This week was the one year anniversary of a presidential election that turned out differently than many observers expected.
In the news business it has been a year of discussion about what we missed. Hopefully this has led to humility and improvement: fewer breaking news alerts for day-old news, fewer peekaboo headlines that don't pay off when you read the story, and more explanation and better reporting that helps people understand the world around them.
But the anniversary of the unexpected outcome was also an echo of the unexpected outcomes of the presidential elections of 1824, 1948, 1980 and 2000. All a reminder that the very nature of the news business is surprise. The news is what surprises us.
It's why journalism is called the first draft of history. Embedded in journalism is the fact that the story will change, human events are complex, and understanding evolves. In the last year there has been a fight over this fact. A fight over the nature of meaning. Those who would like to control information try to use the changing nature of recording human events to raise doubts about all reporting on human events. That way they can clear the market to peddle their story without competition and label anything they don't like as "fake news."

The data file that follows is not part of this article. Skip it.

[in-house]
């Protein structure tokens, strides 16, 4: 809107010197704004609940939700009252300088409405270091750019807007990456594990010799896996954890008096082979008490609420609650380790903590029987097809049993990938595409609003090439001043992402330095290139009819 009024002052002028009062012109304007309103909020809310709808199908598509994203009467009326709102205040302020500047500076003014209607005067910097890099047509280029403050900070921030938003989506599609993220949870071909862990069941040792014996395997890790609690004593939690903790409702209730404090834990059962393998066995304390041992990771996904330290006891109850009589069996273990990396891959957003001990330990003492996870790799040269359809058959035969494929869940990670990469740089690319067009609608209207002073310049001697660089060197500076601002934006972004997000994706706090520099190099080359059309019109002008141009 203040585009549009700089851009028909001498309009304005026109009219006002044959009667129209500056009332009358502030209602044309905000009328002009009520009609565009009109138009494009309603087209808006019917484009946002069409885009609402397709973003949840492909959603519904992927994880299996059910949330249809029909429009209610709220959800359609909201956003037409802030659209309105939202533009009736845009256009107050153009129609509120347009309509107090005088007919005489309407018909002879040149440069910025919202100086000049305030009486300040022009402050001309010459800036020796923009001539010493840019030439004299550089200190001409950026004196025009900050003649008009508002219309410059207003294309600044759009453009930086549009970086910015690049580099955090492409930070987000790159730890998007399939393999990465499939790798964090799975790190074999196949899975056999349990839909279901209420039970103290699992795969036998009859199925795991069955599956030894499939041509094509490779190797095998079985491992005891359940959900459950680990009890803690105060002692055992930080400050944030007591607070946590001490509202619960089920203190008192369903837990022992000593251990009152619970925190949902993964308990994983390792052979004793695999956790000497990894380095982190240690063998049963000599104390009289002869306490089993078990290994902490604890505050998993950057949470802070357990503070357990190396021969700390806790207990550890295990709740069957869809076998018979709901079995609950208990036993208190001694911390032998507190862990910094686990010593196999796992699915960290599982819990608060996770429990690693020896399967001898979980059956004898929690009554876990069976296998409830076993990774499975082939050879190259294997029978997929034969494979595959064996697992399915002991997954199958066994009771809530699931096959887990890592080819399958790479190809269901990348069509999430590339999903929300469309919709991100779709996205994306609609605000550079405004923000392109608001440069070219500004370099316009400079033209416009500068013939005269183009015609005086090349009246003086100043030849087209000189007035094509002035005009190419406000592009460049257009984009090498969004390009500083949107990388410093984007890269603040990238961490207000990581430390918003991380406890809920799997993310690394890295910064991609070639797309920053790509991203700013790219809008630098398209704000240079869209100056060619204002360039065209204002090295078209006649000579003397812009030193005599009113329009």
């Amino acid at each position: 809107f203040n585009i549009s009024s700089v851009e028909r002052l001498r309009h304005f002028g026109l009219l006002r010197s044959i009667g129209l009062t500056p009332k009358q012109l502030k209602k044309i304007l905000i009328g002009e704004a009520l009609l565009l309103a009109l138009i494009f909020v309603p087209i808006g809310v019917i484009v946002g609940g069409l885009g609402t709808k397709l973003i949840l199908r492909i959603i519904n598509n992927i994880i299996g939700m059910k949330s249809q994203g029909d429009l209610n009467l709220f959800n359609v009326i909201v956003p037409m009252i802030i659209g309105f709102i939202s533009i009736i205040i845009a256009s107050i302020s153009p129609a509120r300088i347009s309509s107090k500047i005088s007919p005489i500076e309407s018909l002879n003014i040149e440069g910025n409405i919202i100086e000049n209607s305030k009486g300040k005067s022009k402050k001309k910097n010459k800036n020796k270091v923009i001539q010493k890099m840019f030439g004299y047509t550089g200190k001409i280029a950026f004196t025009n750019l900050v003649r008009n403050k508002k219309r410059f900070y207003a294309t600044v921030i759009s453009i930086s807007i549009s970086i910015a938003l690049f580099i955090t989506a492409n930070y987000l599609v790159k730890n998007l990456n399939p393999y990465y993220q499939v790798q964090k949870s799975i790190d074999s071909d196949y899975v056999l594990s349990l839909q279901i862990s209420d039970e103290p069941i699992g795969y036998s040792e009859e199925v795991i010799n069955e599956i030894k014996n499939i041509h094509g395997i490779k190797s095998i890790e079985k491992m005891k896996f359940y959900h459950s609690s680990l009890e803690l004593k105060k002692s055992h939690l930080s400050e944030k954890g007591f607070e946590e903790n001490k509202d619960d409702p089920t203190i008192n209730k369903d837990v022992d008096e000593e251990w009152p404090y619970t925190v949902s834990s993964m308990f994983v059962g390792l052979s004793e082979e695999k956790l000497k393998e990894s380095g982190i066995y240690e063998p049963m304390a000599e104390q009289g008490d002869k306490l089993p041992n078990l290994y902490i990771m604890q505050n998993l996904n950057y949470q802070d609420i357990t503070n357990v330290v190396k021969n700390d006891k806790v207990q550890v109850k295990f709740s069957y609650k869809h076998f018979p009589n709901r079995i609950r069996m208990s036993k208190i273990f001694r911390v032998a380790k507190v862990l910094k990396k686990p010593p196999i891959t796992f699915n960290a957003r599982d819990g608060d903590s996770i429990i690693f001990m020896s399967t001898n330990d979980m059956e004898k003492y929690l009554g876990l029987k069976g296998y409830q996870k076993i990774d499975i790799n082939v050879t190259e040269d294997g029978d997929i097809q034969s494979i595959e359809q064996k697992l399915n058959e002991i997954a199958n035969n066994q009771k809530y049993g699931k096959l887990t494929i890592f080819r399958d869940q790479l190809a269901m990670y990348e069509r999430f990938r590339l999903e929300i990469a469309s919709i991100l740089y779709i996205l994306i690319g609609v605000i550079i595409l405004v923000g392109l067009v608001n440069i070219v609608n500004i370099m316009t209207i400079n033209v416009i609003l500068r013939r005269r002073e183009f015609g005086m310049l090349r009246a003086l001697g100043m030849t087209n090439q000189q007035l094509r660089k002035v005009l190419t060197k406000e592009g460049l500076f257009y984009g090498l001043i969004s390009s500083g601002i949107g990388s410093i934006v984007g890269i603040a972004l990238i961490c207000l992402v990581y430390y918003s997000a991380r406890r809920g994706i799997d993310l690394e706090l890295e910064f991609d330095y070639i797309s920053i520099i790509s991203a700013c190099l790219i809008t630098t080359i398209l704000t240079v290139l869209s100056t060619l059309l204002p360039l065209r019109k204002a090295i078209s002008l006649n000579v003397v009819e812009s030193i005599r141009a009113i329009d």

This is an age-old conflict in America between a free press working to gather facts and explanations, and a government which prefers people believe their story because it's more efficient that way. But working out the truth of things is messy. Several shifting versions is confusing, but that's a feature, not a bug: it's the pluralism we call democracy.
That's it for us today, thanks for watching. On this Veterans Day weekend, our thanks go out to all of you who served the country and to your families. Until next week, for Face the Nation, I'm John Dickerson.